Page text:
# Special Matrices

Octave provides a number of functions for creating special matrix forms. In nearly all cases, it is best to use the built-in functions for this purpose than to try to use other tricks to achieve the same effect.

## Special Utility Matrices

Built-in Function: eye (x)
Built-in Function: eye (n, m)
Returns an identity matrix. If invoked with a single scalar argument, `eye` returns a square matrix with the dimension specified. If you supply two scalar arguments, `eye` takes them to be the number of rows and columns. If given a vector with two elements, `eye` uses the values of the elements as the number of rows and columns, respecively. For example,

```eye (3)

=>  1  0  0
0  1  0
0  0  1
```

The following expressions all produce the same result:

```eye (2)
eye (2, 2)
eye (size ([1, 2; 3, 4])
```

For compatibility with MATLAB, calling `eye` with no arguments is equivalent to calling it with an argument of 1.

Built-in Function: ones (x)
Built-in Function: ones (n, m)
Returns a matrix whose elements are all 1. The arguments are handled the same as the arguments for `eye`.

If you need to create a matrix whose values are all the same, you should use an expression like

```val_matrix = val * ones (n, m)
```

Built-in Function: zeros (x)
Built-in Function: zeros (n, m)
Returns a matrix whose elements are all 0. The arguments are handled the same as the arguments for `eye`.

Loadable Function: rand (`"seed"`, x)
Returns a matrix with random elements uniformly distributed on the interval (0, 1). The arguments are handled the same as the arguments for `eye`. In addition, you can set the seed for the random number generator using the form

```randn ("seed", x)
```

where x is a scalar value. If called as

```rand ("seed")
```

`rand` returns the current value of the seed.

Loadable Function: randn (`"seed"`, x)
Returns a matrix with normally distributed random elements. The arguments are handled the same as the arguments for `eye`. In addition, you can set the seed for the random number generator using the form

```randn ("seed", x)
```

where x is a scalar value. If called as

```randn ("seed")
```

`randn` returns the current value of the seed.

The `rand` and `randn` functions use separate generators. This ensures that

```rand ("seed", 13);
randn ("seed", 13);
u = rand (100, 1);
n = randn (100, 1);
```

and

```rand ("seed", 13);
randn ("seed", 13);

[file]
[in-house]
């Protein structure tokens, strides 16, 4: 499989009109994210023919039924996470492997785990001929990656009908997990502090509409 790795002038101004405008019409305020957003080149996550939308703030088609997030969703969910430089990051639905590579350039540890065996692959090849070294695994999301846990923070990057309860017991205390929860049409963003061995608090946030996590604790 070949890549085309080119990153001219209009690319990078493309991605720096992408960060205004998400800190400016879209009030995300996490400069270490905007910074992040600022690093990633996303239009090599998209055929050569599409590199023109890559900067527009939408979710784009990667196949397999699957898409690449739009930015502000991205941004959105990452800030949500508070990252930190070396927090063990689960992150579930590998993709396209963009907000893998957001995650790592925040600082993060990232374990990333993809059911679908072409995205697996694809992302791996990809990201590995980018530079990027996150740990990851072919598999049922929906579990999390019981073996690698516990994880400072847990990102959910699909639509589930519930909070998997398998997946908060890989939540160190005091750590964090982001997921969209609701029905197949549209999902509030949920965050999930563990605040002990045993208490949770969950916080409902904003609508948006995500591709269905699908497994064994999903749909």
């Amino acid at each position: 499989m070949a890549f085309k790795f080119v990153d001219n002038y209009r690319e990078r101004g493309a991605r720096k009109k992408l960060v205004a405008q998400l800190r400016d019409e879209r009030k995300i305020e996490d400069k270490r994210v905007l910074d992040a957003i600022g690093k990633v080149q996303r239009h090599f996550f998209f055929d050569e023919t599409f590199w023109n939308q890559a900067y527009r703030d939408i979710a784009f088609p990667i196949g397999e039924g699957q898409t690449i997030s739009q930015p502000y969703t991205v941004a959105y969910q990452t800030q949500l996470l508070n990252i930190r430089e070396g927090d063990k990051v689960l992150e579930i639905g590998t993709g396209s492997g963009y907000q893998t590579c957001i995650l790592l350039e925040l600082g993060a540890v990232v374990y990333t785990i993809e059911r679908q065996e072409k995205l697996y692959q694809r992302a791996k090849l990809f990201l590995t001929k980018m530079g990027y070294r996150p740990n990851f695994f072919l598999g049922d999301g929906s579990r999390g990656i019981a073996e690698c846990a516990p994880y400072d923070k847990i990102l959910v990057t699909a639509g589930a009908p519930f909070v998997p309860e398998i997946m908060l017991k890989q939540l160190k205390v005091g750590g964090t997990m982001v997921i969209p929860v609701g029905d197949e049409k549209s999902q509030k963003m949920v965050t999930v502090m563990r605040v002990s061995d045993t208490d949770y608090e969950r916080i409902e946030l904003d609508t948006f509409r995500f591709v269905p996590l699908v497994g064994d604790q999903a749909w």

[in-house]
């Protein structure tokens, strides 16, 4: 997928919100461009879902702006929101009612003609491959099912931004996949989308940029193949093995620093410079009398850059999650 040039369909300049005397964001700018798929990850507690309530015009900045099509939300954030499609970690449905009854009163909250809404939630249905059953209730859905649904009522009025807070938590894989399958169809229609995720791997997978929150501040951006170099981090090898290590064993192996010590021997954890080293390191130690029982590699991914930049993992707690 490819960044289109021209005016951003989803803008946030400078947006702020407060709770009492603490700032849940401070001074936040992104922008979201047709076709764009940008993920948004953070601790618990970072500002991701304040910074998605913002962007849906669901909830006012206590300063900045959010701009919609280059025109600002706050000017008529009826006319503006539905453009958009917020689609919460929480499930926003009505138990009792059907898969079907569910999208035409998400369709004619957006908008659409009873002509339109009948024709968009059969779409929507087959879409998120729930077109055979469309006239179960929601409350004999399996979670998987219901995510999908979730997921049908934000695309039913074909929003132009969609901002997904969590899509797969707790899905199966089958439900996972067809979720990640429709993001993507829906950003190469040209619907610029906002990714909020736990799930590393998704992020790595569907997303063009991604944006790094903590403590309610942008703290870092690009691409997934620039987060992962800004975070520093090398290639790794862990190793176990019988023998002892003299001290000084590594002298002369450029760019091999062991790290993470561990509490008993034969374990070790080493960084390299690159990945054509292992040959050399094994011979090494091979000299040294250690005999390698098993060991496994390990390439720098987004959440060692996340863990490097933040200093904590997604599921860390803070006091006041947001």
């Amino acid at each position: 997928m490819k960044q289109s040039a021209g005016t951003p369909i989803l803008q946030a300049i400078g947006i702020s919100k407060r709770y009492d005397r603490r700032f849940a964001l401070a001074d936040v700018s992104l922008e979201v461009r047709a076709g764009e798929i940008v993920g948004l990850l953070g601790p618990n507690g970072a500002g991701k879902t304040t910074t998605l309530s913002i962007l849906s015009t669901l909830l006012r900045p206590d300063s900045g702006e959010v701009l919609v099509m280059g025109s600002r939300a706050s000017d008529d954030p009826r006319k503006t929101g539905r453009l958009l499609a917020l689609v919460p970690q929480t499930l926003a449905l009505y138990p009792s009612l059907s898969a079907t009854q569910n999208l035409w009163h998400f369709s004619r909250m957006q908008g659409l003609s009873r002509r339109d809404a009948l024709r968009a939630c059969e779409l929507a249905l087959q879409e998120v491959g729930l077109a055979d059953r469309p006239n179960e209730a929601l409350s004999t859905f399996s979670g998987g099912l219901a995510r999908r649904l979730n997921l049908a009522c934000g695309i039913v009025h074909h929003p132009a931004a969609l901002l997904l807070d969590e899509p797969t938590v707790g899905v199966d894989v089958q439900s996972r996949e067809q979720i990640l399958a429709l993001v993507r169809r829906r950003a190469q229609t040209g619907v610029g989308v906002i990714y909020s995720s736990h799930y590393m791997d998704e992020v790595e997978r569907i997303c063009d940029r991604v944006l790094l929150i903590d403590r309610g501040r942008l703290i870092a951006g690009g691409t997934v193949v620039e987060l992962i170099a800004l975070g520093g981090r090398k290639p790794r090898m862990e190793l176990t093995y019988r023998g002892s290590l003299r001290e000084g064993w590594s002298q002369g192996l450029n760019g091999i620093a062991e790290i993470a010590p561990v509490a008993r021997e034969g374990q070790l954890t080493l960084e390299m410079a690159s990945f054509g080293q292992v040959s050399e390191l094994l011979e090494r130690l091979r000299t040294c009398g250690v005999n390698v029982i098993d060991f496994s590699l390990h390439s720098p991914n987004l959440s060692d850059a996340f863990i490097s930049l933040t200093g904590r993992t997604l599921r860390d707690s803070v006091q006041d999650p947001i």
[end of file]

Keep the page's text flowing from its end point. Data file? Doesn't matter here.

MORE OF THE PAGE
u = zeros (100, 1);
n = zeros (100, 1);
for i = 1:100
u(i) = rand ();
n(i) = randn ();
end
```

produce equivalent results.

Normally, `rand` and `randn` obtain their initial seeds from the system clock, so that the sequence of random numbers is not the same each time you run Octave. If you really do need for to reproduce a sequence of numbers exactly, you can set the seed to a specific value.

If it is invoked without arguments, `rand` and `randn` return a single element of a random sequence.

The `rand` and `randn` functions use Fortran code from RANLIB, a library of fortran routines for random number generation, compiled by Barry W. Brown and James Lovato of the Department of Biomathematics at The University of Texas, M.D. Anderson Cancer Center, Houston, TX 77030.

Built-in Function: diag (v, k)
Returns a diagonal matrix with vector v on diagonal k. The second argument is optional. If it is positive, the vector is placed on the k-th super-diagonal. If it is negative, it is placed on the -k-th sub-diagonal. The default value of k is 0, and the vector is placed on the main diagonal. For example,

```diag ([1, 2, 3], 1)

=>  0  1  0  0
0  0  2  0
0  0  0  3
0  0  0  0
```

The functions `linspace` and `logspace` make it very easy to create vectors with evenly or logarithmically spaced elements. See section Ranges.

Function File: linspace (base, limit, n)
creates a row vector with n (n greater than 1) linearly spaced elements between base and limit. The base and limit are always included in the range. If base is greater than limit, the elements are stored in decreasing order. If the number of points is not specified, a value of 100 is used.

The `linspace` function always returns a row vector, regardless of the value of `prefer_column_vectors`.

Function File: logspace (base, limit, n)
Similar to `linspace` except that the values are logarithmically spaced from

If limit is equal to the points are between not in order to be compatible with the corresponding MATLAB function.

## Famous Matrices

The following functions return famous matrix forms.

Return the Hadamard matrix of order n = 2^k.

Function File: hankel (c, r)
Return the Hankel matrix constructed given the first column c, and (optionally) the last row r. If the last element of c is not the same as the first element of r, the last element of c is used. If the second argument is omitted, the last row is taken to be the same as the first column.

A Hankel matrix formed from an m-vector c, and an n-vector r, has the elements

Function File: hilb (n)
Return the Hilbert matrix of order n. The element of a Hilbert matrix is defined as

Function File: invhilb (n)
Return the inverse of a Hilbert matrix of order n. This is exact. Compare with the numerical calculation of `inverse (hilb (n))`, which suffers from the ill-conditioning of the Hilbert matrix, and the finite precision of your computer's floating point arithmetic.

Function File: toeplitz (c, r)
Return the Toeplitz matrix constructed given the first column c, and (optionally) the first row r. If the first element of c is not the same as the first element of r, the first element of c is used. If the second argument is omitted, the first row is taken to be the same as the first column.

A square Toeplitz matrix has the form

Function File: vander (c)
Return the Vandermonde matrix whose next to last column is c.

A Vandermonde matrix has the form